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Eugene Weekly : Music : 11.20.08




Familiar Voice, Welcome Message

Joan Baez comes to the Shedd

by Suzi Steffen

Groupthink’s an odd thing. When Steve Earle started writing songs protesting George W. Bush’s War on Terrorism, music writers and critics and former fans gave him guff (and country stations banned him as well). And when Joan Baez sang protest songs in concert in the early days of the Iraq War, a palpable “been there, done that” feeling pervaded concert reviews. 

Now that there’s been time for people to process the facts about the war(s) and elect a president with a different take, every review of Baez’s new album, the Steve Earle-produced Day After Tomorrow, speaks respectfully about her long history of activism and protest. 

I’ll join the chorus here even if I’m not completely enamoured with the album. I don’t like Baez’ anemic, too-folky cover of Patty Griffin’s “Mary,” but that’s only because the original stands as damn near perfect. Fans of Tom Waits and his “Day After Tomorrow” may feel the same way, but the stripped-down version Baez sings with her now alto, still compelling and still recognizably famous voice resonates back through the years she has dedicated to singing for peace. The soldier in “Tomorrow” says, “What I miss you won’t believe / Shoveling snow and raking leaves / And my plane will touch down on the day after tomorrow,” and there’s almost no way to resist tears — not to mention fury at the waste of human life. “Don’t they pray to the same God that we do?” the soldier asks.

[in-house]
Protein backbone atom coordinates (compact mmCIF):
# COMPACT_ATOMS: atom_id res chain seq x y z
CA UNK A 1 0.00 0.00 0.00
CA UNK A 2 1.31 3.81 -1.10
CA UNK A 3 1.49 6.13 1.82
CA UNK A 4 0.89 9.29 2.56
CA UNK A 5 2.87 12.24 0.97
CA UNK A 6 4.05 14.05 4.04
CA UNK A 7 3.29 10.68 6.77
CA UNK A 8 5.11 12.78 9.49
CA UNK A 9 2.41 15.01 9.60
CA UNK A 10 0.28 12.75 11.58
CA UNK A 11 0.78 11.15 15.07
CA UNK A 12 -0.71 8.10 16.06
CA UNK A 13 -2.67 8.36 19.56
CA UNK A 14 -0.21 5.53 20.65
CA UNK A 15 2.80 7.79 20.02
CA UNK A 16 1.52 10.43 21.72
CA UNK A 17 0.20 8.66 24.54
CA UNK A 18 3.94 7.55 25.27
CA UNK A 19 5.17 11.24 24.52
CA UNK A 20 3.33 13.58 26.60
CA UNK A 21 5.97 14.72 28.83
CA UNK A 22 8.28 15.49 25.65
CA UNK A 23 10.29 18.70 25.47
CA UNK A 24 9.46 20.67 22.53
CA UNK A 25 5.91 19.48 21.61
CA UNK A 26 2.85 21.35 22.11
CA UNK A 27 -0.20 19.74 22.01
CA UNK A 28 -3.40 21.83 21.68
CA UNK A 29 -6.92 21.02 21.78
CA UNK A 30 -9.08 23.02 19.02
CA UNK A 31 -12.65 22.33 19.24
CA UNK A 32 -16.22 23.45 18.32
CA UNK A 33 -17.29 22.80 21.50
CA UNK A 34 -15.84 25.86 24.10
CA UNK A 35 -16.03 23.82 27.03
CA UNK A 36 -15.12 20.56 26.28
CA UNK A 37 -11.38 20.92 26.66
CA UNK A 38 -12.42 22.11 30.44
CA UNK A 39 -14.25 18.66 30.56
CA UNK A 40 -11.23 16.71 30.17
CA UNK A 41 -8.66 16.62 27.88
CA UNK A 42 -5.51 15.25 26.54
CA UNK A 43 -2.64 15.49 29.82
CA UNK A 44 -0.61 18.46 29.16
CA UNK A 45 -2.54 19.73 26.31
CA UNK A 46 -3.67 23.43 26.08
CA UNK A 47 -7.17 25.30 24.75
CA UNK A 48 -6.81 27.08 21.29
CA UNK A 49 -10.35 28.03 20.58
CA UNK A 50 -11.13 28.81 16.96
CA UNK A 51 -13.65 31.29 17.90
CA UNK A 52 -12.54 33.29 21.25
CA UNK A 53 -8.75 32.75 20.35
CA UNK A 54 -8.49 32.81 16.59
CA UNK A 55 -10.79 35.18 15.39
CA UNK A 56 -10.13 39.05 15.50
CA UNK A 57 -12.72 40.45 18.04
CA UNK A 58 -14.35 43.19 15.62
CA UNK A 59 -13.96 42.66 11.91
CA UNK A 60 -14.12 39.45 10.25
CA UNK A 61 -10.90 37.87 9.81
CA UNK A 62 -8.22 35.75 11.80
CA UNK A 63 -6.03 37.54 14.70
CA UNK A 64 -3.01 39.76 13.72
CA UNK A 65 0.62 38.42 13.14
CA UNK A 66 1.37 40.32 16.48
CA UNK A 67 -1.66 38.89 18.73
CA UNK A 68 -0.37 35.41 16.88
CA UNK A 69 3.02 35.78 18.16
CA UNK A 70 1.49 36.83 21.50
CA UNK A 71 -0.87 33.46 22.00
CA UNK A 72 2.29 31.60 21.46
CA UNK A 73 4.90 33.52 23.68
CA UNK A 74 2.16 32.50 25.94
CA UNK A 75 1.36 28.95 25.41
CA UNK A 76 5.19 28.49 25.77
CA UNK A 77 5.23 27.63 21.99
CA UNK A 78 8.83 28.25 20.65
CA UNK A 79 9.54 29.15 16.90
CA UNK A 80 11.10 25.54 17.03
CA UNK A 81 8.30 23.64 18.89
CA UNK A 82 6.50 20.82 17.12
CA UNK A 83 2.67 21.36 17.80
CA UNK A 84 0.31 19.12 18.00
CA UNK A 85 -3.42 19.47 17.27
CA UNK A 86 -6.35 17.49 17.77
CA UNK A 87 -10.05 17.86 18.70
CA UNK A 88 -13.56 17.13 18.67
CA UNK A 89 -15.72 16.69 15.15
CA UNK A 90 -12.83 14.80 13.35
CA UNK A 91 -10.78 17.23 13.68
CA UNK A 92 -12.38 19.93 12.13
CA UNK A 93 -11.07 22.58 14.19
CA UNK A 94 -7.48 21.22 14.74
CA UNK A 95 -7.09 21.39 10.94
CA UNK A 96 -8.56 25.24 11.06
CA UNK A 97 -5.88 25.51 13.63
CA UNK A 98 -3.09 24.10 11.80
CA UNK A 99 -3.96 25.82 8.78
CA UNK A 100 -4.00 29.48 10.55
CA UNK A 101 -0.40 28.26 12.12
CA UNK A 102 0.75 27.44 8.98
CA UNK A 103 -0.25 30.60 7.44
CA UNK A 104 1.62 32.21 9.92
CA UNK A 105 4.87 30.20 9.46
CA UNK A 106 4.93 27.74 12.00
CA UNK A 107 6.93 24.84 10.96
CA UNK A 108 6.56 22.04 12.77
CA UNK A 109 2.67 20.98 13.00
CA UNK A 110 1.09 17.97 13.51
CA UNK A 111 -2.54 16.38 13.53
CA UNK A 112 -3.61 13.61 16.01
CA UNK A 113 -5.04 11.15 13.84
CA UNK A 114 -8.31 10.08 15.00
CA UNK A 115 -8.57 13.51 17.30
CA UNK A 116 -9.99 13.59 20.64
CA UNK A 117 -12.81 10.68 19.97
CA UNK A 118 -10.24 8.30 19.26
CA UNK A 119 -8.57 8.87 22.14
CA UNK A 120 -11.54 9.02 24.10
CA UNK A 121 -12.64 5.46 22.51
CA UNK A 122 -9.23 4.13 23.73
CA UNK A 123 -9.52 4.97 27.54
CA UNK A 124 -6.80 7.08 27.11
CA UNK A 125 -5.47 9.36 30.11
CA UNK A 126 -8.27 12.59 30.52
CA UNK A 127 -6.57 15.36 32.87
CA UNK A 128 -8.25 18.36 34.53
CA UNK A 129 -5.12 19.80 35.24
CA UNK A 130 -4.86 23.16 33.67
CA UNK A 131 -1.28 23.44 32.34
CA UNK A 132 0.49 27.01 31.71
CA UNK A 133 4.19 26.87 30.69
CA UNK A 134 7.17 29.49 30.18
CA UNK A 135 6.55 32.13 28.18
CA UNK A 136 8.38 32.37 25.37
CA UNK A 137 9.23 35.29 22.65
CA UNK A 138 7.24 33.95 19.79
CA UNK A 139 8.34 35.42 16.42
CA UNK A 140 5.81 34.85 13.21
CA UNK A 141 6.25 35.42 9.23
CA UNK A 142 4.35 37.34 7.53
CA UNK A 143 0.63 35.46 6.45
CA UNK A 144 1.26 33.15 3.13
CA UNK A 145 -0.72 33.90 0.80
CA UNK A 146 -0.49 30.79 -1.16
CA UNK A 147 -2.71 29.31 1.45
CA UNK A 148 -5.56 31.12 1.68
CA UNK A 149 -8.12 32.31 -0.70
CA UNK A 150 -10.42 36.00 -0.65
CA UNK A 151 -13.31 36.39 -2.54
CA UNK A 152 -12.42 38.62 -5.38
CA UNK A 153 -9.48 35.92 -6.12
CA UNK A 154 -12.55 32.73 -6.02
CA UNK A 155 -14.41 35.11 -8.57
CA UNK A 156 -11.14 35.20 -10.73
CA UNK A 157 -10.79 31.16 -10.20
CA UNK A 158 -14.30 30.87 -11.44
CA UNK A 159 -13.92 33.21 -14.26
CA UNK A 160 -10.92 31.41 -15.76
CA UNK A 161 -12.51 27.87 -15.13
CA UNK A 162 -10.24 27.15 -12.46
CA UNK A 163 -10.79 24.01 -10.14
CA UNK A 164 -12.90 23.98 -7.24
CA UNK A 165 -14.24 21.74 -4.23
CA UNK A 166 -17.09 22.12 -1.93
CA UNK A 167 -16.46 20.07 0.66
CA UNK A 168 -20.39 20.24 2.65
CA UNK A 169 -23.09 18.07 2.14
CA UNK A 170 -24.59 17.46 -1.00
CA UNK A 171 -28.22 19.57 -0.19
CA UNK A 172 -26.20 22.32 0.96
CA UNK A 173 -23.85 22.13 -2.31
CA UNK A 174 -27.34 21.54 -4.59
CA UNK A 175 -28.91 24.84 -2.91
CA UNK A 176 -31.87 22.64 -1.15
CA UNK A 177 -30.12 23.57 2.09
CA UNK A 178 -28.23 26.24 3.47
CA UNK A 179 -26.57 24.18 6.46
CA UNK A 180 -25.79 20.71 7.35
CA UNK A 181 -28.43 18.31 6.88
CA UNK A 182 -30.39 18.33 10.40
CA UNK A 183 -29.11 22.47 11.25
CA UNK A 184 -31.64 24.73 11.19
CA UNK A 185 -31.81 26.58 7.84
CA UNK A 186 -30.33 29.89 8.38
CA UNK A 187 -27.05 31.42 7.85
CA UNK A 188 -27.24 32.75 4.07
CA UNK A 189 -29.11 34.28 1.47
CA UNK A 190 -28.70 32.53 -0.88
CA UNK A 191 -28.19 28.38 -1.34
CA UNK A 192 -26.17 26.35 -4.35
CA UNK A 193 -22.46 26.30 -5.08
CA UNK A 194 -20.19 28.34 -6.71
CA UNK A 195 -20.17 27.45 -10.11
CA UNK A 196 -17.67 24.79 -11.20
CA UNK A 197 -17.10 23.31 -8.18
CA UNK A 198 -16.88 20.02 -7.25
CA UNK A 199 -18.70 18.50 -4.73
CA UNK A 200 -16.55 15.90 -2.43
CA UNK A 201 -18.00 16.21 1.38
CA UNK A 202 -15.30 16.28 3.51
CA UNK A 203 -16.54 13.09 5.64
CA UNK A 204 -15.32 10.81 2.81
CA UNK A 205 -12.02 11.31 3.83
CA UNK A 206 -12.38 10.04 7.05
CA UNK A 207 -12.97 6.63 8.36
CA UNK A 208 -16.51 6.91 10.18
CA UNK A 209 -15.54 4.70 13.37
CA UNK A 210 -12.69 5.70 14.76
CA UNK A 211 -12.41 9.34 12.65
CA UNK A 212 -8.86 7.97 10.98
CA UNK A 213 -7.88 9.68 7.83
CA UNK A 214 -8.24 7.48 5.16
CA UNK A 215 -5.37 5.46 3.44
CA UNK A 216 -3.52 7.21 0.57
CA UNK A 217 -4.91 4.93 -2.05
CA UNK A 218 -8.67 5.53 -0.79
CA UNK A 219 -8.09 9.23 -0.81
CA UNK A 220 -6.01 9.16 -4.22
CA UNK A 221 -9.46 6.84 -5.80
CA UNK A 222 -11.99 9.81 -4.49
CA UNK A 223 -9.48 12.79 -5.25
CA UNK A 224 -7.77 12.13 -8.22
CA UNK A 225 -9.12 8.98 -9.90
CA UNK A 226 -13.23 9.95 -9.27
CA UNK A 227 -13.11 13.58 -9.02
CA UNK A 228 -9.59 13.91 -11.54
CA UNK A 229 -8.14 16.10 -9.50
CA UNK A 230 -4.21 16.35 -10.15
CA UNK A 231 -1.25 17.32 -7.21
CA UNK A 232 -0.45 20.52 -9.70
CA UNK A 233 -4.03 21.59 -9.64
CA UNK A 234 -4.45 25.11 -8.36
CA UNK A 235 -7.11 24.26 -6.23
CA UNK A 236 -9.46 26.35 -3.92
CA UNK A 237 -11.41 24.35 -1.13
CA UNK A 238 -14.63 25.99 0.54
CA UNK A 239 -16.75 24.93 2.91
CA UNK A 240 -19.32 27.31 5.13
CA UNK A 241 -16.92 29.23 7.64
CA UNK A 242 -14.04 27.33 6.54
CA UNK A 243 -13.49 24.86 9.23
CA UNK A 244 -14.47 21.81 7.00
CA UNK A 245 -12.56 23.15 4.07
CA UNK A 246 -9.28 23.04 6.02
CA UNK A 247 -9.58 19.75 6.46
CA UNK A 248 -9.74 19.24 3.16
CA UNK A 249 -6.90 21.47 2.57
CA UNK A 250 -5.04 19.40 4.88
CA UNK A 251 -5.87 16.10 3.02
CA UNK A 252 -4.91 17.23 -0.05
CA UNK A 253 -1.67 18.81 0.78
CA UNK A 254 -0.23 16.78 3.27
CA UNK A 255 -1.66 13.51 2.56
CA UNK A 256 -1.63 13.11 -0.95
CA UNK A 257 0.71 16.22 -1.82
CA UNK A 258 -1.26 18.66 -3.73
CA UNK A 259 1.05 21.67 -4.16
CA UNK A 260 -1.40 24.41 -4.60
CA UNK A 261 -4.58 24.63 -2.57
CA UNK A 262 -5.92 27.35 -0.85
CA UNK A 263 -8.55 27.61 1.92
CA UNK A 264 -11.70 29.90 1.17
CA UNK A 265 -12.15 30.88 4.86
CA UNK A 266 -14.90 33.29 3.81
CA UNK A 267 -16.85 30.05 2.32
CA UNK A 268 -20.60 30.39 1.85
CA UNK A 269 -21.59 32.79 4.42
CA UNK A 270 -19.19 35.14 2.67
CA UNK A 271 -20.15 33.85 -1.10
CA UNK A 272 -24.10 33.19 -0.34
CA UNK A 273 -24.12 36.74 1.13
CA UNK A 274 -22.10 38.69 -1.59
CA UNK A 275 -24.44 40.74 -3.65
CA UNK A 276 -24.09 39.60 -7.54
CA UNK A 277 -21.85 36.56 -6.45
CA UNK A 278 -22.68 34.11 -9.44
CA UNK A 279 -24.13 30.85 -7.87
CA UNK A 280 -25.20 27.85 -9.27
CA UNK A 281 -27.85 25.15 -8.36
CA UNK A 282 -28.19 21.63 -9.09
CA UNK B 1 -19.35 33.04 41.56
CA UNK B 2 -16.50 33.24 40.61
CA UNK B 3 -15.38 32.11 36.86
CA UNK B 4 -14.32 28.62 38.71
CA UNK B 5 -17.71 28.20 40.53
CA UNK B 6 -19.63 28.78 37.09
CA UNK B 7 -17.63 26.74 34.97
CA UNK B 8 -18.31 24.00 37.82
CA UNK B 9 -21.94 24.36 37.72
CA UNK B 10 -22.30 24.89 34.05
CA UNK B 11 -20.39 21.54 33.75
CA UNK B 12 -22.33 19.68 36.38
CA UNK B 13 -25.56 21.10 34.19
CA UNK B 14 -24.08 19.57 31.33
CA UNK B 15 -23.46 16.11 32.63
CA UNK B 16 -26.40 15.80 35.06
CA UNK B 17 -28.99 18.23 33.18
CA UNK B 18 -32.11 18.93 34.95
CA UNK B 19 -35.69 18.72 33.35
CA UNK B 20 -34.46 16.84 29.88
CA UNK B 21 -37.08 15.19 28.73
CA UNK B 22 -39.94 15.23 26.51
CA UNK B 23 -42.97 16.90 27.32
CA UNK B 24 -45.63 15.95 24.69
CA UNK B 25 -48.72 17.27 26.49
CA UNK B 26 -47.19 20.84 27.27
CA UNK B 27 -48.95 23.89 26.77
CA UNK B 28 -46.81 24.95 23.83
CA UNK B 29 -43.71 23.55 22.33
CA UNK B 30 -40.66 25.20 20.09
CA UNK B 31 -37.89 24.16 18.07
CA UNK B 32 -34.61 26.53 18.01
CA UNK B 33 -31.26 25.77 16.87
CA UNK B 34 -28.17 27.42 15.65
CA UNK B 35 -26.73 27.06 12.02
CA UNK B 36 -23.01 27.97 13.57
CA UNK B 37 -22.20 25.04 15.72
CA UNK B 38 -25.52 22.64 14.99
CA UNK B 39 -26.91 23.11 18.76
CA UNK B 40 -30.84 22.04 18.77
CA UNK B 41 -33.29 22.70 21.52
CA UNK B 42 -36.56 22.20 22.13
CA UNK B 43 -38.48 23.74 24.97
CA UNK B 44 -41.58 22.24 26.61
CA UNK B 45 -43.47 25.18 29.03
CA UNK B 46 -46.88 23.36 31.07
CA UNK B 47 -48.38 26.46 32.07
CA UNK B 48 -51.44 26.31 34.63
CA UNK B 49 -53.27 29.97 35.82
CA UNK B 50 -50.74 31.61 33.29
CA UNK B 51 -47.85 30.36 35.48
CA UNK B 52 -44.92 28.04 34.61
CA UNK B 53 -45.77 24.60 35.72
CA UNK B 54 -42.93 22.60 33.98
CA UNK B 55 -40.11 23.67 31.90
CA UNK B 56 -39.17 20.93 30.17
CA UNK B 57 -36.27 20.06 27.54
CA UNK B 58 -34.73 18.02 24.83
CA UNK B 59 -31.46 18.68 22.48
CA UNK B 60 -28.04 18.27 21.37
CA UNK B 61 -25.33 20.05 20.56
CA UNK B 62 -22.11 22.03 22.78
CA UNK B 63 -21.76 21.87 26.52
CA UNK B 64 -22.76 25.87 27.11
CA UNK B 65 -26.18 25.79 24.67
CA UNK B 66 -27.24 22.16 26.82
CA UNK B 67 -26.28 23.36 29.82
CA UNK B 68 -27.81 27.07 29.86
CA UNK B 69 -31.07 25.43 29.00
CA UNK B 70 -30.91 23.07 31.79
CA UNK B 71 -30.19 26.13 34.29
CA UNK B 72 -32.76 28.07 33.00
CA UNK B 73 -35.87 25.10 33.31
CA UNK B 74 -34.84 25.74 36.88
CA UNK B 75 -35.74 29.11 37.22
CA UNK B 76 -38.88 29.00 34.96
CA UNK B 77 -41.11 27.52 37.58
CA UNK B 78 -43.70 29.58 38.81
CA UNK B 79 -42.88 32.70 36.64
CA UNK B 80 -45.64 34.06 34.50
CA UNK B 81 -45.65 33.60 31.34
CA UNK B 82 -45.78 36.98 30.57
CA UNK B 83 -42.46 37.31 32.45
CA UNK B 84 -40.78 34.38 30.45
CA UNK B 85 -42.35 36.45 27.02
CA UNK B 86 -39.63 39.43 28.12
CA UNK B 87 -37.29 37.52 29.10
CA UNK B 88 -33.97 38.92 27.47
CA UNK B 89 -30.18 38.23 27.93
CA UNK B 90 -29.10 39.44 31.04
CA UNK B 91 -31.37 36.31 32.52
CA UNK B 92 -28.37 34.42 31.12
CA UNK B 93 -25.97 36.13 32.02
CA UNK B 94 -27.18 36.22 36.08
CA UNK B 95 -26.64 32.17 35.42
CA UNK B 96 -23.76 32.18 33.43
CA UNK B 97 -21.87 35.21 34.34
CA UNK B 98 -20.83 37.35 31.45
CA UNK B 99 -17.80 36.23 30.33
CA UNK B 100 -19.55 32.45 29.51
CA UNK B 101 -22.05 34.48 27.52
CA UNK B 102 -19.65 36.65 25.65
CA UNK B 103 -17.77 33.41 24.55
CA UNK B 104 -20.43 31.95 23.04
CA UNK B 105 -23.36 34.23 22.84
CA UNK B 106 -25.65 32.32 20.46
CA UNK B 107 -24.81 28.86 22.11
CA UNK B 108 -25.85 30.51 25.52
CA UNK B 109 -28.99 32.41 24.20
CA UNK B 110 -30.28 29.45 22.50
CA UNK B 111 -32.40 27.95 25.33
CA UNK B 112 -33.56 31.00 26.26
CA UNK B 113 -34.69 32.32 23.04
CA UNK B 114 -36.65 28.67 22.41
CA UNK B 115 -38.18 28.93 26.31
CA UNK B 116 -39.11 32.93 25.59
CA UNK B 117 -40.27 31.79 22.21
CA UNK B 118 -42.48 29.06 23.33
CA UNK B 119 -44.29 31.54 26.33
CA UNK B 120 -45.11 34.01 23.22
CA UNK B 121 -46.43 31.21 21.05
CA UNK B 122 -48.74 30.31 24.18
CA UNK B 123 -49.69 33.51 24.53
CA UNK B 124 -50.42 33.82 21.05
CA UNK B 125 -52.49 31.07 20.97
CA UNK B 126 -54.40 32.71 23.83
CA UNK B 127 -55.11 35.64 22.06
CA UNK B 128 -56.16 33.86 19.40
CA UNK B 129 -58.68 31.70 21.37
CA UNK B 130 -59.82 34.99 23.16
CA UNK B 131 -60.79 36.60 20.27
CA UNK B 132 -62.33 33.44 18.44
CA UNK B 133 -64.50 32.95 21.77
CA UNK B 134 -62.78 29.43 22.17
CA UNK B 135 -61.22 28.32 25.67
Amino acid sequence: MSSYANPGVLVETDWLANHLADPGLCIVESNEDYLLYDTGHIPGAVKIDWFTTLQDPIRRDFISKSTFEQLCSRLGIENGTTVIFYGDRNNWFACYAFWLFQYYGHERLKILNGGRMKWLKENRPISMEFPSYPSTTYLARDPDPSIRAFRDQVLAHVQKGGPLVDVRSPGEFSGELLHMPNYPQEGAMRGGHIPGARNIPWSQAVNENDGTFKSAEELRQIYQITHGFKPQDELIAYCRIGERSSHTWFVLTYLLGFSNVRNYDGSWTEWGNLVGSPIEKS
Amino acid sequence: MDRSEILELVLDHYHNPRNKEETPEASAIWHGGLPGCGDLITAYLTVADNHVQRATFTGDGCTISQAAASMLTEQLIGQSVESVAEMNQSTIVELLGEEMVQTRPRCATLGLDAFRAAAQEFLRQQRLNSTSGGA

Baez answers in other songs on the all-acoustic album, like Eliza Gilkyson’s “Requiem,” written for the victims of the Asian tsunami and revived strongly for those who tried to flee Hurricane Katrina. And then there’s the most musically compelling song, a cover of Elvis Costello and T-Bone Burnett’s “Scarlet Tide.” That song, which Alison Krauss performed on the soundtrack to Cold Moutain, gives a mourning woman voice to say, “Man goes beyond his own decision / Gets caught up in the mechanisms / Of swindlers who act like kings.” 

True, anti-war songs pepper our recent history, and humans still have these damn wars that kill and wound in ways we don’t even recognize. But when Baez promises “We’ll rise above the scarlet tide,” you want to believe her. 

Joan Baez plays at 7:30 pm Friday, Nov. 21, at the Shedd. The concert is sold out, but some tix may be returned, so check with the box office. $30-$62.